1911 Encyclopædia Britannica/Basin
|←Basin, Thomas||1911 Encyclopædia Britannica, Volume 3
|See also Structural basin on Wikipedia; basin on Wiktionary; and our 1911 Encyclopædia Britannica disclaimer.|
BASIN, or Bason (the older form bacin is found in many of the Romanic languages, from the Late Lat. baccinus or bacchinus, probably derived from bacca, a bowl), a round vessel for holding liquids. Hence the term has various technical uses, as of a dock constructed with flood-gates in a tidal-river, or of a widening in a canal for unloading barges; also, in physical geography, of the drainage area of a river and its tributaries.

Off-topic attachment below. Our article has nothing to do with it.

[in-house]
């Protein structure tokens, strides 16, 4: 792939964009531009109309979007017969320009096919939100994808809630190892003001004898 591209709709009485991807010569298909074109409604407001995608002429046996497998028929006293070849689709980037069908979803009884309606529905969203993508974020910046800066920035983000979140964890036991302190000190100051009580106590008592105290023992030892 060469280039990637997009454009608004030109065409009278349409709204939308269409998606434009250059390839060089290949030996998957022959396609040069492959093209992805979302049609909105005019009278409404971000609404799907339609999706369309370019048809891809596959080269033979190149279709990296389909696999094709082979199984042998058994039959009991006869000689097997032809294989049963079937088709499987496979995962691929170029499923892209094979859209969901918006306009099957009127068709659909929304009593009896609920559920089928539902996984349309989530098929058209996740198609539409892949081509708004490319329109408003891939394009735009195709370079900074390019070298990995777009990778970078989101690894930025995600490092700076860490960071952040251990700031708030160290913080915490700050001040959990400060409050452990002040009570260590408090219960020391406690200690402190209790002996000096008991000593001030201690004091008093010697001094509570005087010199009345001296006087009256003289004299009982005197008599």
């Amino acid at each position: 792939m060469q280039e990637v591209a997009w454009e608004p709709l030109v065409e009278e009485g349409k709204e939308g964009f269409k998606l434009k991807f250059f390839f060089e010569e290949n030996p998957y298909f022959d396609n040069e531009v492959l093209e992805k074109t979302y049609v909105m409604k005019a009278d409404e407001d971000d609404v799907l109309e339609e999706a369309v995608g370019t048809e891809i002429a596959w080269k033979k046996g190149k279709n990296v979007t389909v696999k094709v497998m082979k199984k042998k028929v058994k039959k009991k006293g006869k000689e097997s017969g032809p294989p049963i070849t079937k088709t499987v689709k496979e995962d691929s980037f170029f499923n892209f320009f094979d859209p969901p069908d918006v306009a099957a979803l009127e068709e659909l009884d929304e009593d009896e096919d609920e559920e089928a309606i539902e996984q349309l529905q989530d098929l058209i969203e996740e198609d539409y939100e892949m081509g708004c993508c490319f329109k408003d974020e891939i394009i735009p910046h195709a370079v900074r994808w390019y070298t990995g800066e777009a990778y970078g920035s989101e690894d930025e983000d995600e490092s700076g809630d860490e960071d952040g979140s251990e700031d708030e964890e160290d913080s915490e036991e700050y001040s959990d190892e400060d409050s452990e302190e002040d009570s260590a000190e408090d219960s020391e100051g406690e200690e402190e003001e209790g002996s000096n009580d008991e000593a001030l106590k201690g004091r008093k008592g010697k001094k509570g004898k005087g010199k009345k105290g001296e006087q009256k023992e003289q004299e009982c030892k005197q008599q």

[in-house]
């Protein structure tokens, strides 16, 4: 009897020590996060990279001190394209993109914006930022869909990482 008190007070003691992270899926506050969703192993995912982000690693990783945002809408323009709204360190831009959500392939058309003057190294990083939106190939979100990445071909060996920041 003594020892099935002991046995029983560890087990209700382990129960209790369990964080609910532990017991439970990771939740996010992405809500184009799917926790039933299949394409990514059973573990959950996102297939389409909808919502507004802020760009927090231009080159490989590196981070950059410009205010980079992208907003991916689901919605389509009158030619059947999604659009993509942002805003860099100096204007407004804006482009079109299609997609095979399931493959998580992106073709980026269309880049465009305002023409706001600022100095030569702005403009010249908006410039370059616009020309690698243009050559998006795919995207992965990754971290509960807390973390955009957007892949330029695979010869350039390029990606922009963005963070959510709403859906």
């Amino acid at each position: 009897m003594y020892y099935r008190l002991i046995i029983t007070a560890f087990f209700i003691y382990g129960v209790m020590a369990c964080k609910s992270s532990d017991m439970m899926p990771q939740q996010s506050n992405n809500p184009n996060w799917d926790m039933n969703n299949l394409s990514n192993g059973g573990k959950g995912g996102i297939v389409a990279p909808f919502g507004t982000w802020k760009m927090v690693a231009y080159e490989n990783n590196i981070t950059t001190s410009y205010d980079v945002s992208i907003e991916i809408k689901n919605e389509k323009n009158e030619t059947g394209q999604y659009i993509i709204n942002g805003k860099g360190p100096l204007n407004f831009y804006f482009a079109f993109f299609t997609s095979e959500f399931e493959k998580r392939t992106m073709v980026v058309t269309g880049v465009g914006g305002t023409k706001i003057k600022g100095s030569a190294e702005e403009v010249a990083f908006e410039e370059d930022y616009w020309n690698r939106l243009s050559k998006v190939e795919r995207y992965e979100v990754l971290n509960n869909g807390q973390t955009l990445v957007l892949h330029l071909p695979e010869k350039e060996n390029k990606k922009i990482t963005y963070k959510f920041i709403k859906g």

In geology, "basin" is equivalent to a broad shallow syncline, i.e. it is a structure proper to the bed rock of the district covered by the term; it must not be confused with the physiographic river basin, although it occasionally happens that the two coincide to some extent. Some of the better known geological basins in England are, the London basin, a shallow trough or syncline of Tertiary, Cretaceous and Jurassic rocks; the Hampshire basin, of similar formations; and the numerous coal basins, e.g. the S. Wales coalfield, the Forest of Dean, N. Staffordshire coalfield, &c. The Paris basin is made of strata similar to those in the London and Hampshire basins. Strictly speaking, a structural basin is formed of rock beds which exhibit a centroclinal dip; an elongated narrow syncline or trough is not a basin. "Rock-basins" are comparatively small, steep-sided depressions that have been scooped out of the solid rock in mountainous regions, mainly through the agency of glaciers (see Cirque). Lakes sometimes occupy basins that have been caused by the removal in solution of some of the more soluble constituents (rock salt, &c.) in the underlying strata; occasionally lake basins have been formed directly by crustal movements.